A company based in New York has been fined £100,000 ($185,500) for ripping off UK punters with a premium rate number scam. Some 850 people complained to watchdog ICSTIS that B&B Services LLC had caused them to run up huge phone bills while connected to the internet. People claimed that dialler software installed on their PCs made repeated internet calls without their knowledge or consent.
The Motion Picture Association of America has gone on the offensive in its battle against piracy and peer-to-peer sharing of movies, and has launched more than 200 civil suits against users it identifies as being the worst offenders.
NASA's third and final test of the X-43A scramjet ended successfully yesterday when the vehicle reached a velocity of almost Mach 9.8 over the Pacific. The record-breaking flight is a triumph for the team behind the X-43A; but the technology's future remains uncertain.
Sales of Motorola 3G phones based on the WCDMA standard will more than quadruple next year, the company said yesterday.
Brits use their broadband connection for accessing smut, according to research from US-based software outfit SupportSoft. Since this outfit has spent time and money interviewing 349 European broadband users as part of its survey then it must be true.
Tony Blair and the Secretary of State for Trade and Industry Patricia Hewitt will today announce the Department of Trade and Industry's (DTI) five-year programme, 'Creating Wealth from Knowledge'.
Ever had one of those momemts when a crucifix was not enough? When a christingle couldn't cut it? When you wanted to show your faith in a tangible, unequivocally ecumenical way?
UK 3G network 3 today launched what it claims is Europe's "smallest and lightest 3G handset", the NEC 338.
The Netherlands Organisation for Applied Scientific Research has produced what it claims is the largest digital panoramic photo in the world. At 2.5 billion pixels, it's 500 times more pixel-packed that can be produced with modern five megapixel consumer cameras.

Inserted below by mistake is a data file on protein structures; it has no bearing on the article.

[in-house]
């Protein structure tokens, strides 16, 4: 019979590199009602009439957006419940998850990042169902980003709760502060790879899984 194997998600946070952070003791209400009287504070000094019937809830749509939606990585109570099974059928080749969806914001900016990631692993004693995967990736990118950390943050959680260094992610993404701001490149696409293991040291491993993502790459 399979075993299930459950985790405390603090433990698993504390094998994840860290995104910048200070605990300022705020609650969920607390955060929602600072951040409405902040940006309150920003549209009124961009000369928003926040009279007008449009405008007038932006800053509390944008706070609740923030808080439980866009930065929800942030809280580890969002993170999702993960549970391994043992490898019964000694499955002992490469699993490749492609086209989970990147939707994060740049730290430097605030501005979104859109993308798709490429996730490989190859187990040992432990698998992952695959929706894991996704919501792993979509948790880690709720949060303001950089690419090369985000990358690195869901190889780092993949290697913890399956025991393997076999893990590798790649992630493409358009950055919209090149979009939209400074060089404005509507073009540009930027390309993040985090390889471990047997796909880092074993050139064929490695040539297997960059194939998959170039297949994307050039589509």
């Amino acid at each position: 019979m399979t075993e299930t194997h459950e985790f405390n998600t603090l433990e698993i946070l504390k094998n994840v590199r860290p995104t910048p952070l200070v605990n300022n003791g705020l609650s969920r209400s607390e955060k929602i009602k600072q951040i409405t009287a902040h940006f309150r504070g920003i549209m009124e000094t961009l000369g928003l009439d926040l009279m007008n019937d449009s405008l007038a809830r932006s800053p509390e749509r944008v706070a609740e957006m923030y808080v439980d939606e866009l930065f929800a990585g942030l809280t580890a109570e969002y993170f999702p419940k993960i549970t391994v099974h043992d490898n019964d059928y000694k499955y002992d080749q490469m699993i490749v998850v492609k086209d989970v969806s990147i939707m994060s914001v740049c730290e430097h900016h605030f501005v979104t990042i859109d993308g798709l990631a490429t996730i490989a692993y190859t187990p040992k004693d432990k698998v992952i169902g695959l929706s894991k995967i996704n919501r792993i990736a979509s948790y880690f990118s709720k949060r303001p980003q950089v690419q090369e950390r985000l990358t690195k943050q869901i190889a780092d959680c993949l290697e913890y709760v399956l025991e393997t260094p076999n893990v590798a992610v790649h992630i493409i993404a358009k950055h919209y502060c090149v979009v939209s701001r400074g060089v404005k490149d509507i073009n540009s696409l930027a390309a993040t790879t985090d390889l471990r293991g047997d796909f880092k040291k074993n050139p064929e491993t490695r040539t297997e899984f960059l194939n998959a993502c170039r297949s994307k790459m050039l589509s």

David Batt, general manager of Microsoft CRM, said the CRM market is growing at between 10 and 15 per cent but Microsoft's CRM offering has grown more than 80 per cent a year in its first three years. Microsoft has found 3,500 customers and claims 62 per cent would be happy to be reference customers for the vendor.
Mobile operator O2 is urging telecomms regulators to be more flexible over tough rollout targets for 3G networks.
Motorola yesterday announced a deal to acquire wireless application developer MeshNetworks for an undisclosed amount. The acquisition, which is subject to various customary conditions and approvals, is expected to close by the end of the year.
Home Secretary David Blunkett said today that the German philosopher Immanuel Kant is to blame for scepticism about the government's plans for a compulsory national identity card. He was speaking at a meeting at the Institute of Public Policy Research, restating his arguments in favour of the scheme.
Maxtor continued today its executive shuffle, naming a new president and COO just two days after its former president and CEO resigned.
Education about copyright and "digital piracy" has arrived quietly in UK schools, under the banner of, would you believe it, The Guardian. Yesterday's issue of Education Guardian carried a feature on the subject tied into The Guardian's subscription-based schools resources operation, Learnpremium, which is offering curriculum activities on the subject of "digital piracy" to schools.
Earlier today David Blunkett railed against the decline in the public's trust of government, lamenting the widespread view "that if a government is up to something, it must be about removing freedoms." We at The Register agree with David on very little, but we share (for slightly different reasons, we fear) his sadness over the prevalence of this view, and we do have a long-standing desire for a government that we could trust.